What do the words “independence” and “integrity” mean in the music business?
In my opinion, the music business is commonly contrary to independence and integrity. There are labels, businesses, distributors, artists and individuals in the business who are completely dedicated to trying to make real art and are not in it just for the money or the fame. But pop music, by its definition, is popular. And to become popular in music, usually an artist needs a large platform with a lot of money for advertising, as well as promotion from radio and press. It is very hard for an independent artist to get that kind of notice, so usually the most independent artists, the truest to their integrity, do not get heard. Their music is too foreign or unpolished for audiences who hear the same things over and over and over. To me, music should be a derivation, not a duplication. Artists should not be trying to copy and cash in on whatever is popular at the time. We should build on musical archetypes and try and discover something new in music. Some new sound, some unfamiliar sonic, some unused rhythms — there are infinite possibilities when it comes to the musical experience. To me, musical integrity is the commitment to delivering exactly what your soul composes, the success measured in personal tonal truth, whatever that might be, rather than popularity or sales.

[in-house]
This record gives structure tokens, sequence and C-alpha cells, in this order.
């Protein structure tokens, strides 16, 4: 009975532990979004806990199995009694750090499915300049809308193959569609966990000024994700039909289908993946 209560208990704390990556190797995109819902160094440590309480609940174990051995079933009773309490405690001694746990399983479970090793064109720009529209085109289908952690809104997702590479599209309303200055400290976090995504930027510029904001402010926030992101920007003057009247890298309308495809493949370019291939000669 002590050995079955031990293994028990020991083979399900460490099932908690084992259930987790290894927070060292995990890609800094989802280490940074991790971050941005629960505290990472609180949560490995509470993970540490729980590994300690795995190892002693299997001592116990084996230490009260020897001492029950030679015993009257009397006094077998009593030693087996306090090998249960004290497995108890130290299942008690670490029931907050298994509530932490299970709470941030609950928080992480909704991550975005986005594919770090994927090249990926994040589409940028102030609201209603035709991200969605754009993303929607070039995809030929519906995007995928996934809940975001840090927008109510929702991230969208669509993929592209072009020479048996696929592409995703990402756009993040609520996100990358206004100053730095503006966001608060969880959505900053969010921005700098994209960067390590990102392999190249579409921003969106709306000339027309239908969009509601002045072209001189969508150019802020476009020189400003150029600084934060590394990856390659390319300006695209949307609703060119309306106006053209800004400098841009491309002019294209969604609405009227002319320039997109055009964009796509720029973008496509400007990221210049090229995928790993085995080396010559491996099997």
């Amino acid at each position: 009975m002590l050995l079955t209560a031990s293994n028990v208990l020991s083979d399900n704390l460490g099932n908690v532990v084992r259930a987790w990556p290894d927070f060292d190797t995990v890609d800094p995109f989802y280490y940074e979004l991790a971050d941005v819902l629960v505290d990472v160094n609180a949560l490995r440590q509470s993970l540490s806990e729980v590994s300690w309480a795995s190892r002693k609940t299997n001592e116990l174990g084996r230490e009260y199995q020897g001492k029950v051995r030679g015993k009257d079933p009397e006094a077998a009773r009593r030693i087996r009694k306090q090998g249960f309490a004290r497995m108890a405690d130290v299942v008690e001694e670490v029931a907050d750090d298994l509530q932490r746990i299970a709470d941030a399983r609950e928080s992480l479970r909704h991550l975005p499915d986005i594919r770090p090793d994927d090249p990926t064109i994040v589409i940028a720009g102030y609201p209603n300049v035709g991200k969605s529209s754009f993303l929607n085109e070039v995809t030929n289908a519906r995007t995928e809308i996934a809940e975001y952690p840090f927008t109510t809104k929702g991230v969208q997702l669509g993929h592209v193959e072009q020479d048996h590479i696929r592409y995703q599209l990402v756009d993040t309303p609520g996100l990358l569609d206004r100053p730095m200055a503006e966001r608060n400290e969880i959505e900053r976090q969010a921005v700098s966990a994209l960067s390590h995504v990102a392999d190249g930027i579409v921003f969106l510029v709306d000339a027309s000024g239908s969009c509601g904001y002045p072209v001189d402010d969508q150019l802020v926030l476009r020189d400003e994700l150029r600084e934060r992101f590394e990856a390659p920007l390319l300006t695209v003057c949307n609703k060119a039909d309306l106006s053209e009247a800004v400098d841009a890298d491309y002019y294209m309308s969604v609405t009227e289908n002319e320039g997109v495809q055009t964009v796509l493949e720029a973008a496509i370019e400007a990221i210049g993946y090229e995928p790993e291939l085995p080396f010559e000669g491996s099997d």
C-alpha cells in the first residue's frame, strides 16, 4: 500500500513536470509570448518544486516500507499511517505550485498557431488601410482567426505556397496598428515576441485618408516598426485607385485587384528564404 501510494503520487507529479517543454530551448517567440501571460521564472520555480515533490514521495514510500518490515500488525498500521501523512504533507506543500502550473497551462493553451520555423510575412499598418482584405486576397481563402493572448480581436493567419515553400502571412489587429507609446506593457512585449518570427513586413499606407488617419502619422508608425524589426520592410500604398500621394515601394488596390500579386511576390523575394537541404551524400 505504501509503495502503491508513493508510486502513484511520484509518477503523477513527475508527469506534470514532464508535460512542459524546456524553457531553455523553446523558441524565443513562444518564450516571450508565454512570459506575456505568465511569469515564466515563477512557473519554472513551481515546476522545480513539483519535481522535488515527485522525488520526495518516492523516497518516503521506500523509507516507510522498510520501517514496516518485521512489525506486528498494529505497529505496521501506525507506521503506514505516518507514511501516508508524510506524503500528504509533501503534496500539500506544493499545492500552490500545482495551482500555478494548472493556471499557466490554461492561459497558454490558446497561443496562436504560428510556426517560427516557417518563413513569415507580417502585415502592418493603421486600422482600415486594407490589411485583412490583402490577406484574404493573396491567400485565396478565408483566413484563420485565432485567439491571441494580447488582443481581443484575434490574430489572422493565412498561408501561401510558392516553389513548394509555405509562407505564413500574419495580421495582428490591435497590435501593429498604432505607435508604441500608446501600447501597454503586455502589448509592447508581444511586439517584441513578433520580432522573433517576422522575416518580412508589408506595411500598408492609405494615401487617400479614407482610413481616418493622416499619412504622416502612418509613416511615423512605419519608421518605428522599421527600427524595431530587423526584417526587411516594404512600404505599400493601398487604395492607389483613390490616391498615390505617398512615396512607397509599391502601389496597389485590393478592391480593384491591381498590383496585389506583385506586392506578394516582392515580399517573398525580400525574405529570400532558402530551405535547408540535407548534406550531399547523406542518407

How did you make your album using Sony Acid?
Sony Acid is a program which uses loops (sounds which can be repeated in a composition), samples (individual notes, tones or sounds), keyboard programming and audio recording to create original compositions. It is the precursor to popular software like Fruity Loops or Apple’s GarageBand. Electronic music is a huge genre, with so many subgenres, so it can be hard to classify sometimes. And chillwave is one of those subgenres, one that uses elements from 1980s New Wave music and chill-out music from the 2000s. It has a sound aesthetic of old synthesizers, drum machines and heavy reverb and a supersaturated sound, like those old cassette tapes we used to wear out in our parents’ tape decks. My vision on this record was to create an album that sounded like a cracked and worn cassette tape, handmade, faded and aged, incorporating elements of pop, electronic, shoegaze, chillwave, drone, ambient and minimalist music as well as field recordings and experimental sounds. I made the entire record in my spare bedroom, writing, recording and mixing everything on my desktop computer. This is a project that anyone can do — anyone who has the goal of putting out their own record exactly how they want to can do it.
Do Chinese get English sayings tattooed on their bodies?
Chinese people can get English words on their bodies, but they are usually wrong.
Did Noah have woodpeckers on the ark? If he did, where did he keep them?
Noah didn’t have an ark, just a good publicist.
To hear Mkaio’s music, go to mkaio.com or iTunes at http://itun.es/i6DD3RK